Cuts to cost Motorola tax credits
|In this May 6, 2011 file photo, Illinois Gov. Pat Quinn announces to Motorola employees that the Motorola Mobility Inc. corporate headquarters will stay in Libertyville, Ill. Google Inc. on Monday, Aug. 13, 2012 announced plans to cut 4,000 jobs from Motorola Mobility, with 700 coming from operations in Illinois. In Illinois it means the company will lose the tax credits it receives from the state. Earlier this year, the Illinois Legislature agreed to give Motorola Mobility more than $100 million in state tax credits if it maintained a work force of at least 2,500 in the state. (AP file photo)|
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CHAMPAIGN (AP) – Google Inc.’s plan to cut more than 700 jobs at Motorola Mobility’s operations in Illinois means the company will lose the tax credits it receives from the state, and experts say it underscores just how little the kind of perks that big companies often insist they need really matter when they’re making decisions.
The deal Illinois struck last year with Motorola Mobility Inc. promised $100 million over 10 years in tax breaks if the company kept at least 2,500 employees. It was one of the largest packages of subsidies the state had ever promised a company.
The company has so far received $18.6 million in tax credits, but the cuts announced Monday will reduce its Illinois work force to 2,256, said Illinois Department of Commerce spokeswoman Sandra Jones. Motorola Mobility will be able to apply to restart those tax breaks if it again tops 2,500 workers, she said.
The fact that the $100 million didn’t convince Google, the cellular phone-maker’s parent company, to keep those 700 jobs is a good indicator that even big incentives don’t dictate how a company behaves, University of Illinois economist Fred Giertz said.
Rather than cutting deals with individual companies, Illinois should instead make changes in its tax structure, Giertz said.
“In the long run, we’re not going to be big winners or big losers based on these targeted incentives,” he said. “The big picture is going to be painted by larger forces.”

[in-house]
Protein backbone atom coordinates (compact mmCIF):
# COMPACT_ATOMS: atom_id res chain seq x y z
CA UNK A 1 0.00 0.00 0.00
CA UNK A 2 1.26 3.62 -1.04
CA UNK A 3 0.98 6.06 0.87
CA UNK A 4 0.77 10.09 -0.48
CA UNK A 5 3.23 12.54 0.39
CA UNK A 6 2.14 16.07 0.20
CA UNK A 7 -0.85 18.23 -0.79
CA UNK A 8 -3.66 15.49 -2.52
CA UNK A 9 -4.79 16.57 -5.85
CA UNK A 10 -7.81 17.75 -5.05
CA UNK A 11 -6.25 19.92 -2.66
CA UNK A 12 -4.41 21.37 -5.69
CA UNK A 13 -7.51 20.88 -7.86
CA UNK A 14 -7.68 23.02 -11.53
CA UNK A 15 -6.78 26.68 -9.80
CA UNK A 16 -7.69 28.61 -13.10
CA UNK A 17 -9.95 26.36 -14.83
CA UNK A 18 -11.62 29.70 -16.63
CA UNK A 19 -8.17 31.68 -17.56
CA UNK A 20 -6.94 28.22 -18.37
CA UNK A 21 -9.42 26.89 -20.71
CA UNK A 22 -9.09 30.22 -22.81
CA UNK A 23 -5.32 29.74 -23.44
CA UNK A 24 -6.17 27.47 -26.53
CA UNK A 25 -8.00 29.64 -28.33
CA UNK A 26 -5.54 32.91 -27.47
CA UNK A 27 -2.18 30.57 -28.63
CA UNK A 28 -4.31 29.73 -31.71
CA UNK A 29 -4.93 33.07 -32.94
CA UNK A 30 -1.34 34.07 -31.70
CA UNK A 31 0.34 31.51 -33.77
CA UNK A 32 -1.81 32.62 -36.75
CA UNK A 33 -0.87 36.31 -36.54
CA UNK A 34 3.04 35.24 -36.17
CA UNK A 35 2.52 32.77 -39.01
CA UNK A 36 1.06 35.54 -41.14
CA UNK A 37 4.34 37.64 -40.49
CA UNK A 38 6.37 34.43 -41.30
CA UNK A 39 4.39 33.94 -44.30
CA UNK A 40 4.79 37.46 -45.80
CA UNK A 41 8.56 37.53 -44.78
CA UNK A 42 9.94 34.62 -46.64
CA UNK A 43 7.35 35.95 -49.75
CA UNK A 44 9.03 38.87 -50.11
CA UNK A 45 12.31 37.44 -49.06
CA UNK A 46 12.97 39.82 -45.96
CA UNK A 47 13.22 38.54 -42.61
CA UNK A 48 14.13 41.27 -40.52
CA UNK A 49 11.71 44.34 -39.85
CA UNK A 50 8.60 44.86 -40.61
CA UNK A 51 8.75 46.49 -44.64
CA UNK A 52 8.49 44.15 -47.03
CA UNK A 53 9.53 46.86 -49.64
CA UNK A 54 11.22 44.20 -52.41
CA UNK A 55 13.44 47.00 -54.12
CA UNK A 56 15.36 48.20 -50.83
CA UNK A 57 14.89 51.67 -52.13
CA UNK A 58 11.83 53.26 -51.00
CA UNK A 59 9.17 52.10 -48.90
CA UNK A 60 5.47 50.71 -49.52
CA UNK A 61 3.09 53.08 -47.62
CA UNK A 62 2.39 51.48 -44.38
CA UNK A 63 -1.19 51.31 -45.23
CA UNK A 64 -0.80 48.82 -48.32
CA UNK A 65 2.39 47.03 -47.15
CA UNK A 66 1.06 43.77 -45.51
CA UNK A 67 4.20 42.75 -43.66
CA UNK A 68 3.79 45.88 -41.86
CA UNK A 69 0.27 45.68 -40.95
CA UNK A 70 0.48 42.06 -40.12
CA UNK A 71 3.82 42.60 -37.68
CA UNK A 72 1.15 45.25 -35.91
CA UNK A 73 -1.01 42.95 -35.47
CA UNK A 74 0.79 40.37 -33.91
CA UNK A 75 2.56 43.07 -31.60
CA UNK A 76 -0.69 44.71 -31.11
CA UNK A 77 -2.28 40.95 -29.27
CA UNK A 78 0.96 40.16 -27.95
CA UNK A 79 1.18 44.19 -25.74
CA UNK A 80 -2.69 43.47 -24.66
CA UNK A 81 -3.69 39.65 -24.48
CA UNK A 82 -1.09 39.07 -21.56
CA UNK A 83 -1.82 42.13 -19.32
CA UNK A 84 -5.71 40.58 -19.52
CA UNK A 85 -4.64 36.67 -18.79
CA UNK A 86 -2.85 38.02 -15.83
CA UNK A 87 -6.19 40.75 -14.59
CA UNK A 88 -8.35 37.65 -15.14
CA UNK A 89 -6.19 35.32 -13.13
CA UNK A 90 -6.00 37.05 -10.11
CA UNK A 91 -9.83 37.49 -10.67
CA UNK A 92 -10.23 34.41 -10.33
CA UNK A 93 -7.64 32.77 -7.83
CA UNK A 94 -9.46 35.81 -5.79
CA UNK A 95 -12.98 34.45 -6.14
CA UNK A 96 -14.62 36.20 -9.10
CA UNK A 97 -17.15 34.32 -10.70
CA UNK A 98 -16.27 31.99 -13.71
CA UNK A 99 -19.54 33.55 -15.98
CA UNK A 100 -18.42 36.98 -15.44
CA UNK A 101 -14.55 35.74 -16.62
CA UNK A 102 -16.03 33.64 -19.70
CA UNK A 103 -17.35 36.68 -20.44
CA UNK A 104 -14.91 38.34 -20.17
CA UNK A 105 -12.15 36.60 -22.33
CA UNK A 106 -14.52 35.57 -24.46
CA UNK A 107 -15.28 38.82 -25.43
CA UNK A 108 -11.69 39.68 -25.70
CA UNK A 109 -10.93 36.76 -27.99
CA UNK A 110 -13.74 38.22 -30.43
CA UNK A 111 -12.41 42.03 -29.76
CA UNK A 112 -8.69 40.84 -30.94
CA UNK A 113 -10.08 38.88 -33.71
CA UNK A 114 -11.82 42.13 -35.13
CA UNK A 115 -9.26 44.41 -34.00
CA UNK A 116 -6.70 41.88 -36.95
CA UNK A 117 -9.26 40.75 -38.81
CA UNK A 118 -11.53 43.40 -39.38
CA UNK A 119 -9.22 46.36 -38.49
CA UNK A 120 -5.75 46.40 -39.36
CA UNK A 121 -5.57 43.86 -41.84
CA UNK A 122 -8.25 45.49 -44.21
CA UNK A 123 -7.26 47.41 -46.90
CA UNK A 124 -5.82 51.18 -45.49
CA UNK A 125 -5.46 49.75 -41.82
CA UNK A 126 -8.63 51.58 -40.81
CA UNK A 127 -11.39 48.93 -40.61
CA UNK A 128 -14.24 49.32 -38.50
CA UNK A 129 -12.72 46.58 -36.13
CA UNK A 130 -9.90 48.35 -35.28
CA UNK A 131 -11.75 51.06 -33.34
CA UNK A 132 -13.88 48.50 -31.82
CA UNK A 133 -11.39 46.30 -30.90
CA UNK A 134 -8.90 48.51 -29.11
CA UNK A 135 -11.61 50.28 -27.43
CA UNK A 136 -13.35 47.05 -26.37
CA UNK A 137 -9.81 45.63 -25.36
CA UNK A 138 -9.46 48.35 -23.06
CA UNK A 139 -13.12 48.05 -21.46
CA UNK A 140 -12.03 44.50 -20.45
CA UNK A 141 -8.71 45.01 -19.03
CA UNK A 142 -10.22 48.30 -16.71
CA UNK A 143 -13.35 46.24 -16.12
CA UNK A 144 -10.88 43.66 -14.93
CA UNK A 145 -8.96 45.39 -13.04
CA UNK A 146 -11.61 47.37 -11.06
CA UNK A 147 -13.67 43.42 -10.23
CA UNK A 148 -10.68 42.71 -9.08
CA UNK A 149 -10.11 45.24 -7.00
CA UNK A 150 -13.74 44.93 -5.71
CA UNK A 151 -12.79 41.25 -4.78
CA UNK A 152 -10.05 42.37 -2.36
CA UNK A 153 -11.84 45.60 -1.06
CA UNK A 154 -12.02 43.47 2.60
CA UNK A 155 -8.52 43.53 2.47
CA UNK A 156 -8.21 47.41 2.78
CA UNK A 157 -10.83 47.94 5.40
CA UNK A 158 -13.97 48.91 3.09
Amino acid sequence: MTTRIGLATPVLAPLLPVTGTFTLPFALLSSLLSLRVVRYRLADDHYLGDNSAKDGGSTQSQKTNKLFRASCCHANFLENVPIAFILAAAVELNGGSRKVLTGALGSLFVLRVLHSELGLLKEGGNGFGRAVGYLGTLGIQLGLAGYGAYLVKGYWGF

Illinois has handed out increasingly large tax breaks to companies the past few years, often as those firms publicly threatened to move elsewhere.
Motorola Mobility’s deal was followed by more than $330 million in breaks for Sears Holding Corp. and two companies that operate Chicago financial exchanges, CME Group Inc. and CBOE Holdings Inc. Sears and the exchanges were all publicly courted by other states.
Those deals have drawn sharp criticism and questions from outside experts about whether the companies would really leave if Illinois didn’t offer them tax breaks.
Such situations, Giertz said, guarantee that the decisions to provide those breaks are based on politics rather than economics.
“They get a lot of credit,” he said of politicians who cut tax-break deals. “There are some real political benefits from targeted incentives.”
In the case of Motorola Mobility, Gov. Pat Quinn announced the Illinois deal at the company’s Libertyville headquarters in May 2011 after the company talked of potentially moving to California or Texas.
Motorola Mobility was bought earlier this year by Google and last month announced plans to move its headquarters from suburban Libertyville to Chicago. The company also then quietly broke the news to the state that layoffs were coming.
“They indicated that this global reorganization was coming and that they would likely fall below the 2,500 floor for a period of time, but they were hoping to go back up,” Jones said, adding that the company gave no indication of when it expects the potential job increase to happen.
Ron Baiman of the Center for Tax and Budget Accountability in Chicago is, like Giertz, no fan of tax-break deals negotiated company by company. At least Motorola’s deal includes a minimum number of jobs below which the state doesn’t have to pay a thing, he said.
But if Illinois is going to stay in the tax-break business, the state ought to build even tougher terms into future deals, said Baiman, the center’s director of budget and policy analysis.
“You could actually say, ‘Look, you’ve made us go through all these (hurdles). You should pay a penalty for making us spin our wheels,’” Baiman suggested.
Toughening state laws regarding incentives, though, can be difficult.
A measure sponsored earlier this year by state Rep. Jack Franks would have created a committee of experts to review tax-break deals, but it was held up in the Legislature until it was limited to a requirement that the terms of the agreements be made public once the deals are finalized. Before Quinn signed that limited measure into law, the details of such agreements had often been kept private long after they were made.
In addition to the tax breaks, Motorola Mobility was due to receive another $3.25 million in state funds for training and other purposes, but it won’t now, Jones said.
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